Pre-Surgical Behavioral Medicine Evaluation (PBME) for Implantable Devices for Pain Management : a One-Year Prospective Study
Heckler, David Robert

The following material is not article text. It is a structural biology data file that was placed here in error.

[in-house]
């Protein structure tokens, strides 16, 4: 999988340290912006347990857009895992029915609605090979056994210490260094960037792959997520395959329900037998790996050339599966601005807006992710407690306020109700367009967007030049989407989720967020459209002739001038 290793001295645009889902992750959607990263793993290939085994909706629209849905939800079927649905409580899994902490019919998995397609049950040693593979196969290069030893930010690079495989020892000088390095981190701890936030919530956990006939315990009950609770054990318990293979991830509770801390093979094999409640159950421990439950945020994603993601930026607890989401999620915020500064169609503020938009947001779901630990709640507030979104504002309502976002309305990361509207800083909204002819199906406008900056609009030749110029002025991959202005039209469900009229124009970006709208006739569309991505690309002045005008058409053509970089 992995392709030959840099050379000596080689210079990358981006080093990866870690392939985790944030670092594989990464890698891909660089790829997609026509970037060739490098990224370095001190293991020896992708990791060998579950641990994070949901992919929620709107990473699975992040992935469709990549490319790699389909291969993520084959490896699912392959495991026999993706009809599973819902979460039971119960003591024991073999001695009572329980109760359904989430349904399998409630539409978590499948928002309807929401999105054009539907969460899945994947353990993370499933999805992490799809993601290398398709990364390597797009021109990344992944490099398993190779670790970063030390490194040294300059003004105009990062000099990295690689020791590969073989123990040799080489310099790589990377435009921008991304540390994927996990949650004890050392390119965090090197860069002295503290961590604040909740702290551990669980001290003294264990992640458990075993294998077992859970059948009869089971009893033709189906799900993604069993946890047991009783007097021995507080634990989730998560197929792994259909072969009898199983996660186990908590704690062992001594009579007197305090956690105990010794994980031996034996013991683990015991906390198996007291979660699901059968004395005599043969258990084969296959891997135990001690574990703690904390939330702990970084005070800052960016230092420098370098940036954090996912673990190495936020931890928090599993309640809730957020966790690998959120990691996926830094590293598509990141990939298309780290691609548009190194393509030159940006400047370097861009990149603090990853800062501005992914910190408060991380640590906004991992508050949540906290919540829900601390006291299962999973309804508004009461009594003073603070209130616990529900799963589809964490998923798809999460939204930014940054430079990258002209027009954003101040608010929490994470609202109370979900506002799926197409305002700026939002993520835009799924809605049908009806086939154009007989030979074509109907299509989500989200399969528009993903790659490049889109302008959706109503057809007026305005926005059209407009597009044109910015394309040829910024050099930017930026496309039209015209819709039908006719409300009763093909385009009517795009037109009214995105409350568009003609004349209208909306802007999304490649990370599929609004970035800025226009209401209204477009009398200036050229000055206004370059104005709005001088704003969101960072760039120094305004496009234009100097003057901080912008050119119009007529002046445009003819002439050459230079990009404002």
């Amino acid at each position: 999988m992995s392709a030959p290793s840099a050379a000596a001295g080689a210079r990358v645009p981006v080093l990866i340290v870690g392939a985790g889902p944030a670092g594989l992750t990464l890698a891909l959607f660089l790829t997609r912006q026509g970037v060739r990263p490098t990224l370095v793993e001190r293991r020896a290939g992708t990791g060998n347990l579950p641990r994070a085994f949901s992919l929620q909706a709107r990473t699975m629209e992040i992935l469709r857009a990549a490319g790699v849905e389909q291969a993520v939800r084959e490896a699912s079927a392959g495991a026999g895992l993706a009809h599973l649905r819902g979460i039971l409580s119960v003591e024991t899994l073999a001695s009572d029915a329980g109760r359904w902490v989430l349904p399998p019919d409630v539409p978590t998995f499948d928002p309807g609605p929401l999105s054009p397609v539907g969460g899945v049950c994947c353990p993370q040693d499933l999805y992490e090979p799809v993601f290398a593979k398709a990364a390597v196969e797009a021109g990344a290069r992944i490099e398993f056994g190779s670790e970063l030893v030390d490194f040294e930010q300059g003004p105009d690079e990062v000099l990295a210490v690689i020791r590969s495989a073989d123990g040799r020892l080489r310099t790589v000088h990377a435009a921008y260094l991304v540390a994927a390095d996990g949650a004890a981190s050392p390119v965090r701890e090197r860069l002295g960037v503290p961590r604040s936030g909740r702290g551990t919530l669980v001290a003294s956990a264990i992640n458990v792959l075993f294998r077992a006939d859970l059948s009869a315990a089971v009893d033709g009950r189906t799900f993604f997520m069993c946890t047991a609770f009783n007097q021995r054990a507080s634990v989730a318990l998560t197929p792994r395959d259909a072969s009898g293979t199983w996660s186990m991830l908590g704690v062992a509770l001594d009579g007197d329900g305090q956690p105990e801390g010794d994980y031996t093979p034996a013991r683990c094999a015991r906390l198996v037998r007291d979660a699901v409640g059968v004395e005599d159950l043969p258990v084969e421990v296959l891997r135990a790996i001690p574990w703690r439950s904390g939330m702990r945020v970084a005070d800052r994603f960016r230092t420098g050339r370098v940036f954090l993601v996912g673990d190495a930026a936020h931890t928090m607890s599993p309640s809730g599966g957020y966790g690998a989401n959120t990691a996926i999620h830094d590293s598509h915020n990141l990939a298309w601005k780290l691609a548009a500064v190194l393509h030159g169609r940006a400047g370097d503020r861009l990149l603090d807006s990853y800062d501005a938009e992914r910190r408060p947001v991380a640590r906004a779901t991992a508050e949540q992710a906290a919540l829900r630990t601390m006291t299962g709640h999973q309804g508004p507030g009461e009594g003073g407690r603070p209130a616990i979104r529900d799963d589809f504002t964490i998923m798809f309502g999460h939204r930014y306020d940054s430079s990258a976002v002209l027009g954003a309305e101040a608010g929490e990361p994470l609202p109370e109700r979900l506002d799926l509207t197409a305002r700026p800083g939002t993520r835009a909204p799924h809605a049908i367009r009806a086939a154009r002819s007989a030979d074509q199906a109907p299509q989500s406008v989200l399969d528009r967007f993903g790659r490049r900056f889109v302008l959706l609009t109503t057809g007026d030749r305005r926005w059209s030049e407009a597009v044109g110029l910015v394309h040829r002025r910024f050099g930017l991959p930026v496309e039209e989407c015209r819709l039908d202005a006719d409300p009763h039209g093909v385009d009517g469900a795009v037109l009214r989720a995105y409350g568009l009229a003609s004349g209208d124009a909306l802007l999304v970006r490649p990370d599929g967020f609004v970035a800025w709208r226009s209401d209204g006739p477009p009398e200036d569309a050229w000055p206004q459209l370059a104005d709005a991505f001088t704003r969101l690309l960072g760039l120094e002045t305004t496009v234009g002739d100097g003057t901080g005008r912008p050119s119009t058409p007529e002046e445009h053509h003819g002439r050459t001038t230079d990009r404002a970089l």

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Chronic pain affects millions of individuals around the world financially, physically, psychologically, and socially. When nonoperative care does not provide adequate pain relief, surgically invasive procedures are often considered. However, poor surgical outcome affect the patient, the physician, the employer, and the insurance company. In order to reduce negative surgical outcomes, pre-surgical psychological evaluations are used in order to better predict prognosis. The current study looked at the utility of the Presurgical Behavioral Medicine Evaluation (PBME) and revised algorithm that was described in Shocket's (2005) investigation that determines a patient's prognosis for invasive pain procedures. Patients were placed in a Green, Yellow I, Yellow II, or Red prognosis group, with Green having the best prognosis for surgery and Red having the worst prognosis. A total of 95 patients completed the PBME evaluation, with most patients being evaluated for a spinal cord stimulator or intrathecal pump. Variables, including gender, disability payment status, and involvement in pending litigation, were found to be significantly different among the groups. Analysis of data at the initial evaluation indicated that patients within the Red group endorsed significantly more physical/functional limitations, depressive symptomatology, and reported more psychological distress than the Green group. Patients were followed-up 6- and 12-months post-evaluation with both physical/functional and psychosocial measures. Analysis of the 12-month follow-up data indicated that there were significant differences among the four groups in terms of the VAS, BDI, MCS, OSW scores, and the catastrophizing scale on the CSQ. In addition, the Tukey HSD and Mann Whitney tests revealed specific significant differences among the groups. A repeated measures analysis of the initial evaluation, 6-month, and 12-month follow-up data revealed the Green and Red group was significantly different in terms of the VAS, OSW, BDI, and MCS. In addition, nonparametric analysis indicated that there were significant differences among the groups on total risk factor scores as determined by the PBME algorithm.